OS Locator update 201411

Posted by robert on 22 November 2014 in English (English)

Ordnance Survey have recently released their November 2014 version of OS Locator, the comprehensive gazetteer for GB. According to my calculations there are 12,201 new or changed entries and 10,203 removed entries since the last release in May.

I’ve updated my comparison tool Musical Chairs with the new data. New entries tend to show up prominently in the “recent relevant updates” view mode for a week or so after an update, so this is a good way of taking a look at what’s changed in your area.

I’d suggest GB mappers take a look at their area, even if not for the purpose of mapping - new releases of Locator often reveal some interesting things about new building projects and developments.

OS Locator Musical Chairs screenshot from 20141122

Additionally, I’ve recently added RSS feeds to musical chairs to make it even easier to monitor your area for possibly problematic changes.

Comment from chillly on 22 November 2014 at 13:04

There are the usual, strange anomalies that OS Locator throws up. A correctly named road in OSM with two OS Locator anomalies, a well-known, substantial residential road which OS Locator has flagged as wrongly named in the past with a name of a tiny side road, now flagged up a different variant of that tiny road name, again wrongly. The names in the high quality OS map datasets are not wrong at all, so where do OS get these bonkers anomalies from in their Open Data?

ITO publish a list of completeness based on OS Locator as well as Robert’s Musical chairs. They both provide a useful view, particularly showing new developments or changes that need surveying. Many authorities in the ITO List show a high degree of completeness, yet they have very few anomalies (highlighted using not:name). This, IMHO, means OS Locator names are being used in OSM without checking them on the ground. This is perpetuating OS’s inexplicable errors into OSM and need to be avoided by surveying.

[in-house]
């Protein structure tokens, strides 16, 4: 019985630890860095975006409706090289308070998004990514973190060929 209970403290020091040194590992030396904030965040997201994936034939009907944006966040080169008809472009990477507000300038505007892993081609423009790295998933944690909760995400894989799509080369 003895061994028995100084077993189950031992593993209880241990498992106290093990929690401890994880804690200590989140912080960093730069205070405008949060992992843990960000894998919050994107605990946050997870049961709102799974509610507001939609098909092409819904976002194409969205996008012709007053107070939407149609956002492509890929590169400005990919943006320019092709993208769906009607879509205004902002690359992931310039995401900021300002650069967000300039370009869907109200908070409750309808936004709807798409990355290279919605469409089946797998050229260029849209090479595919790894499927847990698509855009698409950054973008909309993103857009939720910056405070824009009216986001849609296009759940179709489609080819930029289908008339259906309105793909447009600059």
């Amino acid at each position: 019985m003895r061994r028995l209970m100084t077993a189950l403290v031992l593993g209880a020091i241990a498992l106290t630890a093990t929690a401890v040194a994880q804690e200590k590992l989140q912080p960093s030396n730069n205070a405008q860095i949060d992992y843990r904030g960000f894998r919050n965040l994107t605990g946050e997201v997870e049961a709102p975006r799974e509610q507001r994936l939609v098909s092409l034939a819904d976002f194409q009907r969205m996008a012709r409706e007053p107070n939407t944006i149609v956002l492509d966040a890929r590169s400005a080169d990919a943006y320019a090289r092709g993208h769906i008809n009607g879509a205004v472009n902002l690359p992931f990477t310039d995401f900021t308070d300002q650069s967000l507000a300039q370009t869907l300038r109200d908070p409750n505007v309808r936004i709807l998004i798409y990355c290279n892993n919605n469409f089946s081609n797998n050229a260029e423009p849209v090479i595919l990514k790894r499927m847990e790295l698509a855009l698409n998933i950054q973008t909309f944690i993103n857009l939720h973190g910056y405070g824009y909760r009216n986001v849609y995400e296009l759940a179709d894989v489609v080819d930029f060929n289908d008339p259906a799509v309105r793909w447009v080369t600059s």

Thanks to Robert and ITO for their respective, complimentary approaches to display this undeniably useful open data, but lets not abuse this by just copying it unchecked.

Comment from James Derrick on 28 November 2014 at 08:06

Hi Robert,

Thanks for the hard work behind this tool!

I find a combination of both the ITO Analysis tool and your Musical Chairs tool invaluable to keep my local area up to date.

Blyth Valley, Wansbeck, Castle Morpeth, Alnwick and North Tyneside are all getting back to 100% with your help and physical surveys to amend or to mark with not:name tags.

The ITO tools give a good numerical analysis by county area (UK Percentage Complete 98.00%), and an overlay which can be used directly in JOSM for comparison with OSM data and Bing imagery.

Your Musical Chairs tool is useful as it explains the data and logic behind a match in the sidebar, and is updated much more reguarly. I also appreciate the time you’ve taken to explain your algorithm, and extra features like the RSS feed which I intend to experiment with.

If the RSS feed can list diffs within a bounding box, could the processing produce a GPX file with the centroids of the non-green issues? I guess some areas could produce a very large query, but something directly loadable into a survey GPS would give paperless To Do list.

Thanks for your efforts.

Comment from robert on 28 November 2014 at 18:27

Ahoy there James,

I do produce a gzipped csv of the results ( which I know Derick Rethans ( for one uses to produce something like a GPX for his Garmin. Knowing him he has some php script for doing it.

Comment from Derick Rethans on 28 November 2014 at 23:57

Actually, I don’t make a GPX of it, but an .osm file, which I feed into mkgmap to create a Garmin file. The scripts are at

Comment from robert on 28 November 2014 at 23:58

Apparently he just has code to turn it into .osm files. Here:

Conversion to gpx wouldn’t be a difficult hack. Good beginner project.

Comment from robert on 28 November 2014 at 23:59


Comment from robbieonsea on 29 November 2014 at 00:59

Note that gpsbabel can convert .osm files into GPX files.


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